MOVED 5 Financial Habits You Should Start in 2020

Posted by Lyle Daly on Dec 27, 2019 10:00:00 AM
Lyle Daly

These habits can make a big difference to your financial situation.

The start of the year is when many consumers decide that they're going to get better with money, but that's a lot easier said than done. Without a solid game plan for how you'll improve your finances, you could fall back into the same old patterns.

That's why it's important to focus on building positive new habits. And there are several effective financial habits that can help you save more and spend less.

Bird's eye view of an older couple examining a spreadsheet and using a calculator.

1. Set up automatic transfers to your savings after every paycheck

If you keep getting to the end of the month and discovering that you don't have any extra money to save, it could be because you're not making your savings a priority. When saving is the last item on the agenda, it's also the most likely to be pushed to one side.

The solution is to move saving money to the top of the list by making it the first thing you do after you get paid. And by setting up automatic transfers between your bank accounts, there's no risk of forgetting.

You don't need to save a lot if money's tight. Even a small amount is better than nothing, and once you start saving, you'll be more motivated to increase how much you save when you're able.

2. Use a rewards credit card for all your spending

When you have the option to pay by credit card, there's little reason to go with a debit card or cash. Rewards credit cards allow you to earn cash back or travel points on your spending. You won't get anything back by paying cash, and most debit cards don't earn purchase rewards, either.

That's a huge advantage, so it makes sense to use a rewards card on any purchases where credit card payments are accepted without a fee.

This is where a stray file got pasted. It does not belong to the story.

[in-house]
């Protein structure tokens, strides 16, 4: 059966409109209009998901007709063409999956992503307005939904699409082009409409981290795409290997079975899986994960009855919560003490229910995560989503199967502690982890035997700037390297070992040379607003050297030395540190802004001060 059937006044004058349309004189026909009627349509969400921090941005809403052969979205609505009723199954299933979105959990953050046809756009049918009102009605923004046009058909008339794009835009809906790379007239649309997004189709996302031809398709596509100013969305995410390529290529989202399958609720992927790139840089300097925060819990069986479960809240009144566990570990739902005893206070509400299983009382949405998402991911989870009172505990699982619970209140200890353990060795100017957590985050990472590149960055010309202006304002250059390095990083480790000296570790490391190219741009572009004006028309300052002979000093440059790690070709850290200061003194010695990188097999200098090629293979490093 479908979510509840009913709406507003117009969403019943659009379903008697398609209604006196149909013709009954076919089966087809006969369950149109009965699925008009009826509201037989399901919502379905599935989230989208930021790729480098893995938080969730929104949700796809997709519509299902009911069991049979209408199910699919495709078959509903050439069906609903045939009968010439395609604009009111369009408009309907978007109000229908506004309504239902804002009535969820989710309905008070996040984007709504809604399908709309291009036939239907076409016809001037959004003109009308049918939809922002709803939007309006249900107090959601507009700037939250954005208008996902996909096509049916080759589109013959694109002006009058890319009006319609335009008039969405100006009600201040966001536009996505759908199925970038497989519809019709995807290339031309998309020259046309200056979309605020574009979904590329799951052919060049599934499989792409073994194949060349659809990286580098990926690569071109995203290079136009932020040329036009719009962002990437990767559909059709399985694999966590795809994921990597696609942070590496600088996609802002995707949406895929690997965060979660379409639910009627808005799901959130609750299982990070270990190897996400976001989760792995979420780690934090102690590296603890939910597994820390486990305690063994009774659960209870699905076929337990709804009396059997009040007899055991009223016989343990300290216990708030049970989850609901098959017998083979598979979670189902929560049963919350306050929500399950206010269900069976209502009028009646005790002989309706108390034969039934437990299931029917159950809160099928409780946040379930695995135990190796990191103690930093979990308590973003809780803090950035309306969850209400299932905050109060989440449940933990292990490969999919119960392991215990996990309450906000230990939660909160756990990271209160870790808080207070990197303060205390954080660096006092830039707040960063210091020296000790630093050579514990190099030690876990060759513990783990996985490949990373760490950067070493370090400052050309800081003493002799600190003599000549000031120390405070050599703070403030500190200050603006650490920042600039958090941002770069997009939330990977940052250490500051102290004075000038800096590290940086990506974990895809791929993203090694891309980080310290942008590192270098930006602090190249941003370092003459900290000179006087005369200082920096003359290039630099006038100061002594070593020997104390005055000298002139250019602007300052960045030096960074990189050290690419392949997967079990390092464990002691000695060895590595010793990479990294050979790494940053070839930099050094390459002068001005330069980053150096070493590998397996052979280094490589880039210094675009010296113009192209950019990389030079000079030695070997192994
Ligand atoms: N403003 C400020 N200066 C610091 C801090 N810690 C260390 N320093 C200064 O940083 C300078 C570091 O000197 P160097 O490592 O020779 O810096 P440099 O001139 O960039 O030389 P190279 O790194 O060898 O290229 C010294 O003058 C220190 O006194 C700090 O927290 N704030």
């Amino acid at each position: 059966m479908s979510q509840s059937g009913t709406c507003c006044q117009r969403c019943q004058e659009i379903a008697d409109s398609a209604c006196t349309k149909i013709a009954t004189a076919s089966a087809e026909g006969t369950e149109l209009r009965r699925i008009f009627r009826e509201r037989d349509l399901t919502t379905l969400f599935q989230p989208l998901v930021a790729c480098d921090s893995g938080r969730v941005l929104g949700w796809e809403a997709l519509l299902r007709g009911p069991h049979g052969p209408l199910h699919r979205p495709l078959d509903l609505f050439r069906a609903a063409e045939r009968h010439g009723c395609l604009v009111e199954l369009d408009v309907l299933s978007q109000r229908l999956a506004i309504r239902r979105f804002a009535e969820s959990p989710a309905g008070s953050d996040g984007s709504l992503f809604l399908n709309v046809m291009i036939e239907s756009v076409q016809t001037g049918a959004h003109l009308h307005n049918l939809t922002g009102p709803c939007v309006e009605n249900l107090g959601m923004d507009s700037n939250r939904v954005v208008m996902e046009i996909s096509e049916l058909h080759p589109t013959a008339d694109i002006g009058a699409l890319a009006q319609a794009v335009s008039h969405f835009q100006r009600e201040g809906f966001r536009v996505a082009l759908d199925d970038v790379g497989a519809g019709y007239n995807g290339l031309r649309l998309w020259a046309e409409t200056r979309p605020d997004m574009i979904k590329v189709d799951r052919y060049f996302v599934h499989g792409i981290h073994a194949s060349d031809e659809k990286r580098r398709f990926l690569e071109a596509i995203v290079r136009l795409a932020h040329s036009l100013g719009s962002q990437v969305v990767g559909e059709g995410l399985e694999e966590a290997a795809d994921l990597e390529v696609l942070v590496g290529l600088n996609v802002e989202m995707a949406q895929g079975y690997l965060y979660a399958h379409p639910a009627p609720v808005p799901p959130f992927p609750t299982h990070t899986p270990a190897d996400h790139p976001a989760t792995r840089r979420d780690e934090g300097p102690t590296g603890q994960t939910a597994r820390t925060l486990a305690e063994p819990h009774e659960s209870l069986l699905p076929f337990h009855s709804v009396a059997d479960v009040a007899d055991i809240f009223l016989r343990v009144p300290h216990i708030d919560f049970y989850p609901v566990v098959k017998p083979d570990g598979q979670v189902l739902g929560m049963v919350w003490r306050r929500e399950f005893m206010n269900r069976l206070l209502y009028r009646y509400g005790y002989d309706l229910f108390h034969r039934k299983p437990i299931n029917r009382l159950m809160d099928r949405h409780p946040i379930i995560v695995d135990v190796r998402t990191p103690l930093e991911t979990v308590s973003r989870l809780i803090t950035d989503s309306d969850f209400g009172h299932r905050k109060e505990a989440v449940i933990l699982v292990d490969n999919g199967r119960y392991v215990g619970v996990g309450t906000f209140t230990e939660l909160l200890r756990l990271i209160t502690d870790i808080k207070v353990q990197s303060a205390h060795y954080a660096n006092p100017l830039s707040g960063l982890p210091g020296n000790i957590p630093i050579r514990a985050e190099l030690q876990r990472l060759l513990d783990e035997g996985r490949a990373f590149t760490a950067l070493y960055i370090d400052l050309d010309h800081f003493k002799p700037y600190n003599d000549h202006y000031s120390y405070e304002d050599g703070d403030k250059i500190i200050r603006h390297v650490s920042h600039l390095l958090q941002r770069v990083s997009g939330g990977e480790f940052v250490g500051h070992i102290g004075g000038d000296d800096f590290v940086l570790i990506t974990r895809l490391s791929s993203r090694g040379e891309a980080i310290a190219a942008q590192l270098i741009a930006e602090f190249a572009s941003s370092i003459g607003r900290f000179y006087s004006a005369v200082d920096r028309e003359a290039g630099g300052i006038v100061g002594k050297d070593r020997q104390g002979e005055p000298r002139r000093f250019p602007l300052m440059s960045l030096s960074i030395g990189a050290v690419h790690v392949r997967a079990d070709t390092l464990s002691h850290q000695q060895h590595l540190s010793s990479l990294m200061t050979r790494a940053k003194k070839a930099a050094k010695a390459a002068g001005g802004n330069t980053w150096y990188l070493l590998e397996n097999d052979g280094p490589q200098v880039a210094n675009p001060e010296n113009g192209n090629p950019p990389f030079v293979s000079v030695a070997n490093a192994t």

3. Set up savings targets for future expenses

You probably plan ahead and make sure you have enough money to pay all your monthly bills, such as rent, gas, and internet service. But what about those expenses that don't arrive on a monthly schedule? If you have a car, it's going to have maintenance and repair costs. If you want to go on a vacation, that's going to cost you some money.

It's important that you have money ready for these future expenses. The best way to do this is to estimate how much you'll need and when you'll need it. That's your savings target, and you can then break down how much you need to save per month to cover that expense.

4. Review your spending monthly

When you don't keep an eye on your expenses, it's easy to lose track of how much you're spending. You could end up spending much more than you realize on shopping, meals at restaurants, and other discretionary expenses. Another common occurrence is paying for all kinds of subscription services that you rarely use.

A monthly review of your credit card bills and banking statements is a good way to keep your spending in check. Here's what you should look for:

  • Have you been doing too much unnecessary spending? Focus on reining that in next month.
  • Are you paying for any services you don't need? Cancel them. Don't wait, because then it's more likely that you'll forget.
  • Have the prices gone up on any monthly services you pay for? Call to see if you can negotiate a better deal or shop around for other providers.

5. Put at least 10% of your income towards your retirement

A large retirement nest egg is a must, and many Americans aren't saving nearly enough. Unless you want to work your entire life, you should set aside at least 10% of your income specifically for retirement. Note that 10% is just a minimum, and it's even better to save more, especially if you don't yet have much of a retirement fund.

Here's a smart way to look at it -- if you save too much for retirement, the worst-case scenario is that you can retire even earlier than expected. If you save too little, you'll need to work past the typical retirement age, go back to work after retiring, or struggle to get by on a limited amount.

Getting on the right track financially

You don't need to do anything complicated or time-consuming to attain financial security. All it takes is making these smart money habits a part of your everyday life.

Topics: Banks